Tuesday, December 12, 2006
It is the most apparant anti-imperialist manifestation to date. It was given minimal if not totally biased media coverage, but last Sunday's mass opposition rally in Beirut, must have been the largest mass mobilisation in Arabia for a long time. Over two million lebanese called for a national unity government. At least there still seems to be some breath in the dying arab nationalist horse, whether you ideologically agree or not, this could be a turning point, hopefully we will see others raise the above banner against corruption, imperialist collusion, and dictatorship in this antagonistic part of the world.
Christians shoulder to shoulder with muslims - chador-clad women carrying a banner of the Christian leader, "Awn for president".
Power in unity and alliance, Hizbollah alongside Amal, alongside the Christian Maronite Awn movement, altayyar alwatani alhurr, and I don't know what Pi is ?
Niktat Marjaiyoun and hence the cups of tea are referring to "Minister of ping-pong" Ahmed Fatfat who served tea to Israeli troops when they invaded the southern town of Marjaiyoun.
One protestor was holding this picture of Johnson's baby shampoo, he dedicated it to the very tearful and sensitive Prime Minister "boohoo" Siniora who broke into tears everytime the war was mentioned - he defintely needs this special "لا دموع بعد اليوم" formula.
Friday, December 08, 2006
The US shoved democracy down Iraq’s throat, it failed, having no legitimacy whatsoever amid a security vacuum. The US shuns Palestinian democracy altogether because it detests the elected Hamas government. While in Lebanon, it hasn’t hidden it’s disdain of the civil protests that will bring down the pro-US government while outwardly supporting the cedar revolution against Syrian de facto rule that used the same tactics last year. Brushstroking all of the above as evidence of expansionist Islamism is the justification of the US’s shift in policy of ‘democratisation’ and in faviour of a ‘new Middle-east’, which we were supposedly witnessing the ‘pangs’ of. So what is the new Middle-East?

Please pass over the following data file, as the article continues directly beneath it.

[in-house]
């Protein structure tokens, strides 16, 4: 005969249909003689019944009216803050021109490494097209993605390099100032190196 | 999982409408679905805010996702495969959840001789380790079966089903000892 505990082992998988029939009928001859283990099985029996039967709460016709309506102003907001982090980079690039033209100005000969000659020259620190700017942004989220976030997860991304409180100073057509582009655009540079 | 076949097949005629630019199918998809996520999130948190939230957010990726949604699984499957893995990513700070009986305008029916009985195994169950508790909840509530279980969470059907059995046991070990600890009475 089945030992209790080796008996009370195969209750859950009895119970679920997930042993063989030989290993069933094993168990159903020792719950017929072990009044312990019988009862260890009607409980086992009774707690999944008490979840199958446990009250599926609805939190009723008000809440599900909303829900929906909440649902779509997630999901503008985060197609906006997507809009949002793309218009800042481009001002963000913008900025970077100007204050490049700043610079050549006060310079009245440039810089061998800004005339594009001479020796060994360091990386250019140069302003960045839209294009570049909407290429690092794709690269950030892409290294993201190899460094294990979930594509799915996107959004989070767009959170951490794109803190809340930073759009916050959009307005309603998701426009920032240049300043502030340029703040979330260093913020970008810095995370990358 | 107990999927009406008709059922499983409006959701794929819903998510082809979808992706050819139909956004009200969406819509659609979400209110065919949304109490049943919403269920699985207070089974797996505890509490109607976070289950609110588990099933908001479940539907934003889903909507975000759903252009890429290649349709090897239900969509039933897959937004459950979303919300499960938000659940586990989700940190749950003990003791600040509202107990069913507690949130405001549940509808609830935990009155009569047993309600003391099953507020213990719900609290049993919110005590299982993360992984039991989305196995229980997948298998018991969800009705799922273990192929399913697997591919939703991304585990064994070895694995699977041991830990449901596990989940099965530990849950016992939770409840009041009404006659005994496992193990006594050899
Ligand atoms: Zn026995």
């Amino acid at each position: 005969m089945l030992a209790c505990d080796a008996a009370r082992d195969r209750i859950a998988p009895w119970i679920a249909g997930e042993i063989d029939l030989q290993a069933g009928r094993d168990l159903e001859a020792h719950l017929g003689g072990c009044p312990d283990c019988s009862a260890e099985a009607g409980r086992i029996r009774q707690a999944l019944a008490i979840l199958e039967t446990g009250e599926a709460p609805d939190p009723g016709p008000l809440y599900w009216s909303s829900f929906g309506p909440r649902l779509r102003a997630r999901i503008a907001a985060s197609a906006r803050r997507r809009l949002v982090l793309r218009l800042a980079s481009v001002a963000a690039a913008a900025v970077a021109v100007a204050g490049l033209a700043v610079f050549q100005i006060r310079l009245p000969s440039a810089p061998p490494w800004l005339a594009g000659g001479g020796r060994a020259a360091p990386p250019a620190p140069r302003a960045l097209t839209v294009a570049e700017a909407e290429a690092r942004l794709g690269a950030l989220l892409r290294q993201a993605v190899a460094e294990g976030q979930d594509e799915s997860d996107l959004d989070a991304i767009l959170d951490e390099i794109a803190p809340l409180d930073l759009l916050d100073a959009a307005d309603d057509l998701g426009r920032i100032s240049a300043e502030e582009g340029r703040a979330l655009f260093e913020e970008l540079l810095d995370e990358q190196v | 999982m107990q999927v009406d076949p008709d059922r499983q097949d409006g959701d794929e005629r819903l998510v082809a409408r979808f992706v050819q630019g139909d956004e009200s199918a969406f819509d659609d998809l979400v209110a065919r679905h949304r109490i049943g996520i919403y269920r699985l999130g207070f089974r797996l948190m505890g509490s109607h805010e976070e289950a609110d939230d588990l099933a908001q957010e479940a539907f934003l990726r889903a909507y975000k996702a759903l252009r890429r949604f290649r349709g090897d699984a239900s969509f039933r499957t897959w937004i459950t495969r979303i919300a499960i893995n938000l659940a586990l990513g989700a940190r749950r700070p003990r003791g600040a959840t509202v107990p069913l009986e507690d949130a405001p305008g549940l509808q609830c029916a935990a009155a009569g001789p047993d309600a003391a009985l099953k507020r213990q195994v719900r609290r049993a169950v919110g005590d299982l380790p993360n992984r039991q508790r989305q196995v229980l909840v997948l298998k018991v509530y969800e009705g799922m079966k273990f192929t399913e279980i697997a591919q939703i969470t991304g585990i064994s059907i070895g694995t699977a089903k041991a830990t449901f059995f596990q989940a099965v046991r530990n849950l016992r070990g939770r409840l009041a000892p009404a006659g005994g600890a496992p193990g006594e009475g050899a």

It’s a Middle-east of arab countries that occupy the top 3 news headlines on a daily basis; one in a clear civil war; one that is on the verge of one; and one that is the unresolved perennial anathema that is the bain of the entire region. It is ‘new’ because it sets a precedent in pan-regional political instability anywhere in the modern world.
Where does Bahrain fit in the new Middle-East? It maybe small compared to the above, but on such a shaky boat, the region isn't difficult to rock. The Bahraini regime played it shrewdly in two main ways; domestically it thwarted a national constitutional movement by constraining it within a powerless parliament and diffusing it along sectarian lines; and internationally, by showing it’s US masters that the product of any arab democracy is yet another big-bad islamist demon. You still wonder why no organised ‘liberal’ representatives made it through the elections? The concerted electoral fraud is nothing personal against Fakhro, Nu’aimi, or Shareef. Not because they lack popular support, rather, it is exactly because they are ‘non-tainted’ nationalists that they are not politically desirable. Having an islamist parliament suits the current regime just fine, because it's a good excuse not to have one at all in the current regional climate. So with a dollop of salafi candidates, a dollop of cash, a dollop of 8000 floating votes, unleashing the full-force of a defeatist shia majority cramming for pre-restricted minority share of seats, the parliamentary recipe is ready to be served, totally halal islamist ingredients of course - even a teaspoon of 'liberals' in this particular recipe will ruin the sectarian taste. Although the people will ultimately be left legislatively famished, the Khalifa's are rubbing their full stomachs whilst serving a concoction that relieves Condalizza Rice's pangs, who has been convinced that better the undemocratic devil you know, then the democratic one you don't.